A Somerset walk in the northern part of the county. The undulating route explores the hills and valleys to the south of Southstoke using field paths, the course of an old railway and tracks.
Calculated time is computed with the distance, the height difference, and an average speed of 2.2 mph. For an intermediate walker, this time includes small breaks.
(D/A)The start of the walk is the attractive village of Southstoke a few miles south of Bath. The attractive village is noted for its mellow cottages built from local Bath stone. Limited on street parking is available but do remember not to cause inconvenience for local residents. From the small green in the centre of the village (grid ref. ST747613) walk west passing the parish church on your left. A short way past the church there is a choice of paths. Bear right following a clear track with woodland to your left. In 600 metres the main track bears left and you should continue straight ahead on a path through light woodland, across a field to reach Combe Hey Lane (grid ref. ST733612).
(1)Turn left and immediately leave the lane onto a restricted byway heading south. At the first junction (after 200 metres or so) keep straight ahead and follow this as it descends into the Cam Brook Valley to reach a road (grid ref. ST736600). After 200 metres join the path along the old railway on your left and follow this for just under 800 metres to a junction with the Limestone Link path.
(2)Bear right crossing the lane and continue along the Limestone Link as it follows a meandering course beside the Cam Brook to join the B3110 at Midford (grid ref. ST760606). Cross the road and join the path along the old trackbed of the Somerset and Dorset railway and head north for a kilometre to reach a substantial bridge (grid ref. ST763616).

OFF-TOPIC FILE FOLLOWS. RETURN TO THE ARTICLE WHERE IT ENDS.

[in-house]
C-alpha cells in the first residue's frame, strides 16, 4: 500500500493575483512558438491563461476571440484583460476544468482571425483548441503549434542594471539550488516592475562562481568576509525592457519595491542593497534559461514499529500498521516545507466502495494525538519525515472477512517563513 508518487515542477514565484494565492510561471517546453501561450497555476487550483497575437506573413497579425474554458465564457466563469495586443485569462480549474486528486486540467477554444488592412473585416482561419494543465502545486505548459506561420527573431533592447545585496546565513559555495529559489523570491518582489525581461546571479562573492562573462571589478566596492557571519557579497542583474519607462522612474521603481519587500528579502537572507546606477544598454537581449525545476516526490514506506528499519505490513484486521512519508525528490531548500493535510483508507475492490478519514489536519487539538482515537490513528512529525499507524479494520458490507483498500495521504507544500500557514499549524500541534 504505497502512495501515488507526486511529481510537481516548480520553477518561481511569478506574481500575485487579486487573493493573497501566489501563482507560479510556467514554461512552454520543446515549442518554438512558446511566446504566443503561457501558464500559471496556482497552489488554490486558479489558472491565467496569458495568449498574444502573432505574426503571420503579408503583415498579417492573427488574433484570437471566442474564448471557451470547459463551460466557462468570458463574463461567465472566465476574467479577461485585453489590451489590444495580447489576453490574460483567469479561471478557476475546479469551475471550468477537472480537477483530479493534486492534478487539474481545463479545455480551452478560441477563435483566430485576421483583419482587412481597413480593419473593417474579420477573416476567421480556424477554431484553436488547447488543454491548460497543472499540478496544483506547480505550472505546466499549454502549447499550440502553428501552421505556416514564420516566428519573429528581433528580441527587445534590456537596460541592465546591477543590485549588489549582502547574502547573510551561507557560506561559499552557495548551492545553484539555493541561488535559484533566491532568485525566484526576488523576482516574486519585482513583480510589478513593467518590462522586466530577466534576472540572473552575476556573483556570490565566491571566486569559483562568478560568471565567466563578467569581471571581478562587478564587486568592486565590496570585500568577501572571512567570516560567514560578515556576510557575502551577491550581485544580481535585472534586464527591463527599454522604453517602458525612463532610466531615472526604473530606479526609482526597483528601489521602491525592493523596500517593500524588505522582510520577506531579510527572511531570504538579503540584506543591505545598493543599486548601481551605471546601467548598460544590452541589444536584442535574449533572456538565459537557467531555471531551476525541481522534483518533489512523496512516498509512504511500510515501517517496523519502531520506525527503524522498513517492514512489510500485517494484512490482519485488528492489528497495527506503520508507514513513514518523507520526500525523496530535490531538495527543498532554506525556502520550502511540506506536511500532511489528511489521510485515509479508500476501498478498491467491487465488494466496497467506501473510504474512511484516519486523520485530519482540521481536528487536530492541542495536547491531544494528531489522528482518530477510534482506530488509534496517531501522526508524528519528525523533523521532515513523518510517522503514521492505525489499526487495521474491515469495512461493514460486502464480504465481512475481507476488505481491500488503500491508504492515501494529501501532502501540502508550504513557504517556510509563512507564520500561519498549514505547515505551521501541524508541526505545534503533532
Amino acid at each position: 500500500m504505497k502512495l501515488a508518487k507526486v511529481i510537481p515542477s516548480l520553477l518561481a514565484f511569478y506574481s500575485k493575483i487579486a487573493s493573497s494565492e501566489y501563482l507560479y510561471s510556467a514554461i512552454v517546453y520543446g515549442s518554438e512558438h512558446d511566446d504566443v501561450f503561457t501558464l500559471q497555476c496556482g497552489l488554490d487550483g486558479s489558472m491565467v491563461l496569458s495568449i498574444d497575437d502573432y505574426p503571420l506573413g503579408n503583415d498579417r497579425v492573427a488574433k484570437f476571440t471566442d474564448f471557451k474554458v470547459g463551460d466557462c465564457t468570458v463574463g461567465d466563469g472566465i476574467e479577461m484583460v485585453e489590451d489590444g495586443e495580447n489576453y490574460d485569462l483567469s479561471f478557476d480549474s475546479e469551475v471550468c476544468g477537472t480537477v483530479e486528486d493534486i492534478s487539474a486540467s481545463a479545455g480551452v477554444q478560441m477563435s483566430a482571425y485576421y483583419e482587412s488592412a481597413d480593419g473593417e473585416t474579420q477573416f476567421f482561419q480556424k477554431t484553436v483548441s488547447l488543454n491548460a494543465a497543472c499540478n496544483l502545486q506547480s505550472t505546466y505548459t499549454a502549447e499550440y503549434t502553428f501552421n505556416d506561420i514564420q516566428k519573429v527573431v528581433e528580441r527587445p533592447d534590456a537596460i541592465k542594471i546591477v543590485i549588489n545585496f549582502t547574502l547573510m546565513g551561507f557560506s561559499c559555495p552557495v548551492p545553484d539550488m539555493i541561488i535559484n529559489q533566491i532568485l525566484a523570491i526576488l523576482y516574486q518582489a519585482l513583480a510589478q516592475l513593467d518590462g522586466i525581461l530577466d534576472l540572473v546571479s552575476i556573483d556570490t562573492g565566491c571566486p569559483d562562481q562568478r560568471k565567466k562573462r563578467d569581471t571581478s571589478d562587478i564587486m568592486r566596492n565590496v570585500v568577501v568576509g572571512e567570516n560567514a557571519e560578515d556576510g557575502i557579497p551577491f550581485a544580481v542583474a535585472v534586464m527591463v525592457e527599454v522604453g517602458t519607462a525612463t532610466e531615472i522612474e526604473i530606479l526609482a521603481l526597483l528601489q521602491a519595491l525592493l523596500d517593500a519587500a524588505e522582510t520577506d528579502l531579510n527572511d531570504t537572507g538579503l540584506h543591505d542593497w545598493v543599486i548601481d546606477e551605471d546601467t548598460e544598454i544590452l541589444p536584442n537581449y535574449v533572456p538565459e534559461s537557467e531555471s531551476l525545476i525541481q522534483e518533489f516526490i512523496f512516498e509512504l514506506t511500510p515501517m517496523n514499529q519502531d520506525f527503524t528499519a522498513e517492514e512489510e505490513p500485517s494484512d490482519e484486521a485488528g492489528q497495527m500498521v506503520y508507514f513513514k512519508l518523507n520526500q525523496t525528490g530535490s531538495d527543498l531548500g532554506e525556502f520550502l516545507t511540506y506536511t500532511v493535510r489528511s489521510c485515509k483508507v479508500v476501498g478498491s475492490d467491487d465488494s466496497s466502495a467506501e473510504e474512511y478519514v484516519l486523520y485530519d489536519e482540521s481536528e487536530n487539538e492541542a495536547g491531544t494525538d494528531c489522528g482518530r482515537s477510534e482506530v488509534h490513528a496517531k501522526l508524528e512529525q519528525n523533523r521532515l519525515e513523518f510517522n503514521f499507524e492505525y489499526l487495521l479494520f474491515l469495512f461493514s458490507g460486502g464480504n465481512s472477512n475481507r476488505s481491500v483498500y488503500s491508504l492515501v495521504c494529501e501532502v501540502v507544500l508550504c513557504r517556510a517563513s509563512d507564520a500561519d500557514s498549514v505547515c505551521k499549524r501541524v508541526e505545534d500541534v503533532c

(3)Cross the bridge and descend to the left to join a path leading west through Horsecombe Vale. Reaching a path junction at grid ref. ST759616), bear left and steadily climb through fields to reach the B3110 at a road junction (grid ref. ST752615). Cross with care and locate the footpath opposite. This leads half left across a field to join Packhorse Lane. Turn right along the lane back into the centre of Southstoke village.
D/A : mi 0 - alt. mi 0 - Start: Southstoke village green
1 : mi 0.93 - alt. mi 0.93 - Turn left along Combe Hey Lane
2 : mi 2.44 - alt. mi 2.44 - Bear right along Limestone Link
3 : mi 4.36 - alt. mi 4.36 - Cross bridge and bear west
D/A : mi 5.47 - alt. mi 5.47 - Finish: Southstoke village green
For accommodation in the local area, contact the Abbey Hotel at http://abbeyhotelbath.co.uk/
Hikideas and this author cannot be held responsible in the case of accidents or problems occuring on this walk.
Number of opinions : 1
Description quality : 4.00/4
Routemap quality : 3.00/4
Walk interest : 4.00/4
Global average : 3.67/4
Date of walk : 06/06/18
Description quality : Very good
Routemap quality : Good
Walk interest : Very good
Six walkers. Started from Odd Down P&R to Wheatsheaf pub, Combe Hey. Followed former disused railway line and Limestone Link canal/Cam brook until 1/2 mile before Midford where we took a shortcut to the Packhorse pub, South Stoke. Walk took about 2 hours (excluding refreshment stops).
This Somerset walk takes you through unspoilt countryside sheletered beneath the slopes of the Mendip Hills. The route includes tracks, footpaths and quiet country lanes.
A short walk in Somerset to the southwest of Bristol. The circular toute includes the village of Wraxall and also provides the opportunity to explore the grounds and parkland of the National Trust's Tyntesfield.
This linear Somerset walk includes typical English countryside, quiet villages, old buildings and historic churches. The route runs from Keynsham to Bath along the northern fringes of the Mendip Hills, and its proximity to both Bath and Bristol ensures that it is well served by public transport.
An easy Gloucestershire walk that takes you along the Severn Estuary. The walk uses paths and lanes including sections of the Severn Way and Jubliee Way.
For more walks, use our search engine.
The GPS track and description are the property of the author.